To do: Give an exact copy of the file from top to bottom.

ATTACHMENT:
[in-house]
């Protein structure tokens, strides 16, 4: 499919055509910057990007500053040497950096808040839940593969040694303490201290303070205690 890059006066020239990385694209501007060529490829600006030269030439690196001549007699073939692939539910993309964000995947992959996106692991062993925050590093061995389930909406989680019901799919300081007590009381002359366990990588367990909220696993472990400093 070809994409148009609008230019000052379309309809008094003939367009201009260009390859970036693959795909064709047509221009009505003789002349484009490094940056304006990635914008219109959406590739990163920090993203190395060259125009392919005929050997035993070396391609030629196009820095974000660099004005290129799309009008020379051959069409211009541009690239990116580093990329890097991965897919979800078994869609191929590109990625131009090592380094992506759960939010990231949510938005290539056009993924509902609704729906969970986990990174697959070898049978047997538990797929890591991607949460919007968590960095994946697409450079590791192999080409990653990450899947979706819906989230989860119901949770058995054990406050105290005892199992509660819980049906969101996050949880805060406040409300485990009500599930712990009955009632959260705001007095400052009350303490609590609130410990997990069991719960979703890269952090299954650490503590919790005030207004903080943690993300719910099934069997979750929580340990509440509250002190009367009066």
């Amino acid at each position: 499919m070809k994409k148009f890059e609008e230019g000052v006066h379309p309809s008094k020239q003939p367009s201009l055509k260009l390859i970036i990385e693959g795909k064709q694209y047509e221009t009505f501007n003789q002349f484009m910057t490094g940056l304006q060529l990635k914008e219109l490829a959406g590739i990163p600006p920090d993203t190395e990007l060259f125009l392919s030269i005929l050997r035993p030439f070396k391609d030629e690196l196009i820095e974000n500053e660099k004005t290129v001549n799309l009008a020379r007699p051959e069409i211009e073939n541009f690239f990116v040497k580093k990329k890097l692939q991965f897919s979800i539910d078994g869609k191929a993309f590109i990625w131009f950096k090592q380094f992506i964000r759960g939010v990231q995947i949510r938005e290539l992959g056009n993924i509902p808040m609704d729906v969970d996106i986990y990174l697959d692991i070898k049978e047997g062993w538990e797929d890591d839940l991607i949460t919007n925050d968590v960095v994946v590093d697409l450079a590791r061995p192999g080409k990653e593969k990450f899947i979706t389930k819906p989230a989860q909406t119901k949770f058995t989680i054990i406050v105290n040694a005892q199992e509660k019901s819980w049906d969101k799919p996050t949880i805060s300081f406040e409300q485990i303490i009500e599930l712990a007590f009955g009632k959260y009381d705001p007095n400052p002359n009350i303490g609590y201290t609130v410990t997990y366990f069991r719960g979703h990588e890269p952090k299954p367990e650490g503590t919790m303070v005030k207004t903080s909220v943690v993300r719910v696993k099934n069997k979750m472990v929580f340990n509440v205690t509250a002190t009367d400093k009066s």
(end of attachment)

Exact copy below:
[in-house]
């Protein structure tokens, strides 16, 4: 499919055509910057990007500053040497950096808040839940593969040694303490201290303070205690 890059006066020239990385694209501007060529490829600006030269030439690196001549007699073939692939539910993309964000995947992959996106692991062993925050590093061995389930909406989680019901799919300081007590009381002359366990990588367990909220696993472990400093 070809994409148009609008230019000052379309309809008094003939367009201009260009390859970036693959795909064709047509221009009505003789002349484009490094940056304006990635914008219109959406590739990163920090993203190395060259125009392919005929050997035993070396391609030629196009820095974000660099004005290129799309009008020379051959069409211009541009690239990116580093990329890097991965897919979800078994869609191929590109990625131009090592380094992506759960939010990231949510938005290539056009993924509902609704729906969970986990990174697959070898049978047997538990797929890591991607949460919007968590960095994946697409450079590791192999080409990653990450899947979706819906989230989860119901949770058995054990406050105290005892199992509660819980049906969101996050949880805060406040409300485990009500599930712990009955009632959260705001007095400052009350303490609590609130410990997990069991719960979703890269952090299954650490503590919790005030207004903080943690993300719910099934069997979750929580340990509440509250002190009367009066």
């Amino acid at each position: 499919m070809k994409k148009f890059e609008e230019g000052v006066h379309p309809s008094k020239q003939p367009s201009l055509k260009l390859i970036i990385e693959g795909k064709q694209y047509e221009t009505f501007n003789q002349f484009m910057t490094g940056l304006q060529l990635k914008e219109l490829a959406g590739i990163p600006p920090d993203t190395e990007l060259f125009l392919s030269i005929l050997r035993p030439f070396k391609d030629e690196l196009i820095e974000n500053e660099k004005t290129v001549n799309l009008a020379r007699p051959e069409i211009e073939n541009f690239f990116v040497k580093k990329k890097l692939q991965f897919s979800i539910d078994g869609k191929a993309f590109i990625w131009f950096k090592q380094f992506i964000r759960g939010v990231q995947i949510r938005e290539l992959g056009n993924i509902p808040m609704d729906v969970d996106i986990y990174l697959d692991i070898k049978e047997g062993w538990e797929d890591d839940l991607i949460t919007n925050d968590v960095v994946v590093d697409l450079a590791r061995p192999g080409k990653e593969k990450f899947i979706t389930k819906p989230a989860q909406t119901k949770f058995t989680i054990i406050v105290n040694a005892q199992e509660k019901s819980w049906d969101k799919p996050t949880i805060s300081f406040e409300q485990i303490i009500e599930l712990a007590f009955g009632k959260y009381d705001p007095n400052p002359n009350i303490g609590y201290t609130v410990t997990y366990f069991r719960g979703h990588e890269p952090k299954p367990e650490g503590t919790m303070v005030k207004t903080s909220v943690v993300r719910v696993k099934n069997k979750m472990v929580f340990n509440v205690t509250a002190t009367d400093k009066s």